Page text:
Miami Managing Partner Files Class Action Lawsuit Against Commonground/MGS

By Erik Oster 

Earlier this month we learned that Commonground/MGS, which was formed when Chicago-based commonground and Miami’s MGSCOMM joined forces in fall of 2014, ceased operations due to financial issues, informing employees that as of December 5 the holding company was no more and their employment was terminated. Now Miami managing partner Jorge Espinoza is filing a class action suit against Panton Equity Partners’ PCH Communications, which did business as Commonground/MGS, Ad Age reports. Panton Equity Partners was the private-equity firm that backed the formation of the holding company last year. 

Espinoza filed the complaint in a Southern Florida district court on behalf of 100 employees and alleges that Commonground/MGS violated the WARN Act, which requires employers to give employees 60 days notice for such mass layoffs. “This action arises from Commonground’s decision to terminate substantially its entire workforce without a single day’s notice,” reads the opening of the complaint, which goes on to allege the employers violation of the Worker Adjustment and Retraining Notification Act, through a failure to adequately warn employees of their impending termination. The lawsuit seeks to award said employees “their respective wages, salary, commissions, and bonuses, the cost of health and pension benefits, pay for personal days, accrued vacation pay, severance pay, and other fringe benefits for a period of 60 days.”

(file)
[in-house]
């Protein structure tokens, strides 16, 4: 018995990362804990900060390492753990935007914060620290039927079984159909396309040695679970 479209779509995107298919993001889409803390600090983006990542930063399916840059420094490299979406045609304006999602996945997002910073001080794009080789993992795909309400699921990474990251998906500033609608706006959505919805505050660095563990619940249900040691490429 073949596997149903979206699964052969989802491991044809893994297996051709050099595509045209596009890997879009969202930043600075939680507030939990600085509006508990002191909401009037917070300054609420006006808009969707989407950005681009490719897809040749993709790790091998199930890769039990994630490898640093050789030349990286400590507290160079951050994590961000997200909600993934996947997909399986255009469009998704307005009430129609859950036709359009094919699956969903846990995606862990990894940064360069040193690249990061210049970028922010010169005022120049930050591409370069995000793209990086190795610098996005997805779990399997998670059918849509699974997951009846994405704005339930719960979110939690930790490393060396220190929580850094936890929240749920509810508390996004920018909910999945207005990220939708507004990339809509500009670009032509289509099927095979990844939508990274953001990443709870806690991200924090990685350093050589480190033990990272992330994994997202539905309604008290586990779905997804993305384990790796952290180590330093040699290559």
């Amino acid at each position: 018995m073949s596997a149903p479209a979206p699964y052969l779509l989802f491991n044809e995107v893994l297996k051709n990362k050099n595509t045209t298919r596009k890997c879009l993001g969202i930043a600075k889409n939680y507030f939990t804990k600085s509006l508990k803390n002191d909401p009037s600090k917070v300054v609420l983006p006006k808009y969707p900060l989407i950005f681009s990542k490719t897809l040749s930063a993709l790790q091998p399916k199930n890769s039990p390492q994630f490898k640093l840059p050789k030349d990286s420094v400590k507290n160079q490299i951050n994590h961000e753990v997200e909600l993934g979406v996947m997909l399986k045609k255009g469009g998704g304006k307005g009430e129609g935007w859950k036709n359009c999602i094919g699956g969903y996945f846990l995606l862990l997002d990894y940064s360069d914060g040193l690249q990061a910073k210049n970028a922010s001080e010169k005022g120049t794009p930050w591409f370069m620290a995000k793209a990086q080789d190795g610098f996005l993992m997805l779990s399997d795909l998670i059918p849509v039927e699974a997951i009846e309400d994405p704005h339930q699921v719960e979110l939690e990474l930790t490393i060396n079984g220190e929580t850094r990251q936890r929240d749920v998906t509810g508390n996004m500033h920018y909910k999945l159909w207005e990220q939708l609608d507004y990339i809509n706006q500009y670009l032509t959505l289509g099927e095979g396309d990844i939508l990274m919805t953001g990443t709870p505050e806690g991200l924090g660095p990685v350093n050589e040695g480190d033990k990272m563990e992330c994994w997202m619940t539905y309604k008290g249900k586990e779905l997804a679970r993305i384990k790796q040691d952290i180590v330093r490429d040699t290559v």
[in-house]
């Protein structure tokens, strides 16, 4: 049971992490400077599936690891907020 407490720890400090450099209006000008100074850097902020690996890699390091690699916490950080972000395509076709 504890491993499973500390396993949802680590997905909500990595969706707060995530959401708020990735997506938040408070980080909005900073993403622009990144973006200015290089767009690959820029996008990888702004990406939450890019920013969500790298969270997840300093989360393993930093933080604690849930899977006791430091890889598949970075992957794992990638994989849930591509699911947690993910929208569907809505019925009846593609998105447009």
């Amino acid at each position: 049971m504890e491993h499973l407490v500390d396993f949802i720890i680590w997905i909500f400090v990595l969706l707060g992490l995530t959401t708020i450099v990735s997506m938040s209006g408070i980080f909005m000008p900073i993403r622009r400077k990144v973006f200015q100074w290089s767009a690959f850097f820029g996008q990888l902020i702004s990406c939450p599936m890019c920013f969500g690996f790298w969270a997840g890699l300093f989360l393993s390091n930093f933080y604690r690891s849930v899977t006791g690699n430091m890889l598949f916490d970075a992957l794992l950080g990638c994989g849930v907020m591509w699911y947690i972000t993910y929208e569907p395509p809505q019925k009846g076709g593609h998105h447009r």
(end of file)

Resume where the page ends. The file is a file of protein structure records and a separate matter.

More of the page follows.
“Our hope is to get the employees what they are due under federal law, which is 60 days of pay and benefits,” Espinosa’s attorney Brian Chaiken told AdAge. “The fact that they were given no notice, and they were let go the same day they got notice and weren’t given much of an explanation makes some, especially those who had been around since before the merger, feel they were treated badly.”


Former representatives for the now defunct Commonground/MGS declined to comment to the publication.

The memo sent to employees informing them of the holding company’s closing and their determination mentioned the WARN Act and hinted that the circumstances surrounding the closing of the company allowed for an exemption, stating, “While the Worker Adjustment and Retraining Act of 1988 may require advance notice of your permanent layoff, the unforeseeable circumstances of the lender’s actions and our faltering business circumstances that necessitated our good faith efforts to actively secure capital to prevent closing the Agency, did not afford us an opportunity to provide such advance notice.”

Chaiken acknowledged that the WARN Act does provide for some exceptions, but clarified that these were normally due to disasters such as fires.